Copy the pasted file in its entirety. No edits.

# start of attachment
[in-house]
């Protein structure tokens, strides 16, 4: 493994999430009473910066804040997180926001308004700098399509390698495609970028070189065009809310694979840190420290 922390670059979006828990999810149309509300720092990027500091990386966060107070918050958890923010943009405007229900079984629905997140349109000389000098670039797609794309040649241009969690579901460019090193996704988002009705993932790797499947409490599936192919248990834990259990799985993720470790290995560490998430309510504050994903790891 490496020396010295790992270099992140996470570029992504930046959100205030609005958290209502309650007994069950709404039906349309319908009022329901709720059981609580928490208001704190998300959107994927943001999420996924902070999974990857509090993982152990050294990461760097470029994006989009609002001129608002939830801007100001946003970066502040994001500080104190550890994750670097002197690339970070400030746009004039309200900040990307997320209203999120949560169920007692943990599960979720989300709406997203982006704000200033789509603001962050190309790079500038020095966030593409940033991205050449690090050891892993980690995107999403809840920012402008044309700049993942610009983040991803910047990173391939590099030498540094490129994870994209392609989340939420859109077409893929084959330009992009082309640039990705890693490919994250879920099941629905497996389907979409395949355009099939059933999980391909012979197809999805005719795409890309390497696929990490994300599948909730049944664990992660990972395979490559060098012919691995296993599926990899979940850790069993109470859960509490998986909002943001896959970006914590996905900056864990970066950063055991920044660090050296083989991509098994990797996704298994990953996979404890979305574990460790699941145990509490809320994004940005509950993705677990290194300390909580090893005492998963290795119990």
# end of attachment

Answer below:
[in-house]
């Protein structure tokens, strides 16, 4: 493994999430009473910066804040997180926001308004700098399509390698495609970028070189065009809310694979840190420290 922390670059979006828990999810149309509300720092990027500091990386966060107070918050958890923010943009405007229900079984629905997140349109000389000098670039797609794309040649241009969690579901460019090193996704988002009705993932790797499947409490599936192919248990834990259990799985993720470790290995560490998430309510504050994903790891 490496020396010295790992270099992140996470570029992504930046959100205030609005958290209502309650007994069950709404039906349309319908009022329901709720059981609580928490208001704190998300959107994927943001999420996924902070999974990857509090993982152990050294990461760097470029994006989009609002001129608002939830801007100001946003970066502040994001500080104190550890994750670097002197690339970070400030746009004039309200900040990307997320209203999120949560169920007692943990599960979720989300709406997203982006704000200033789509603001962050190309790079500038020095966030593409940033991205050449690090050891892993980690995107999403809840920012402008044309700049993942610009983040991803910047990173391939590099030498540094490129994870994209392609989340939420859109077409893929084959330009992009082309640039990705890693490919994250879920099941629905497996389907979409395949355009099939059933999980391909012979197809999805005719795409890309390497696929990490994300599948909730049944664990992660990972395979490559060098012919691995296993599926990899979940850790069993109470859960509490998986909002943001896959970006914590996905900056864990970066950063055991920044660090050296083989991509098994990797996704298994990953996979404890979305574990460790699941145990509490809320994004940005509950993705677990290194300390909580090893005492998963290795119990």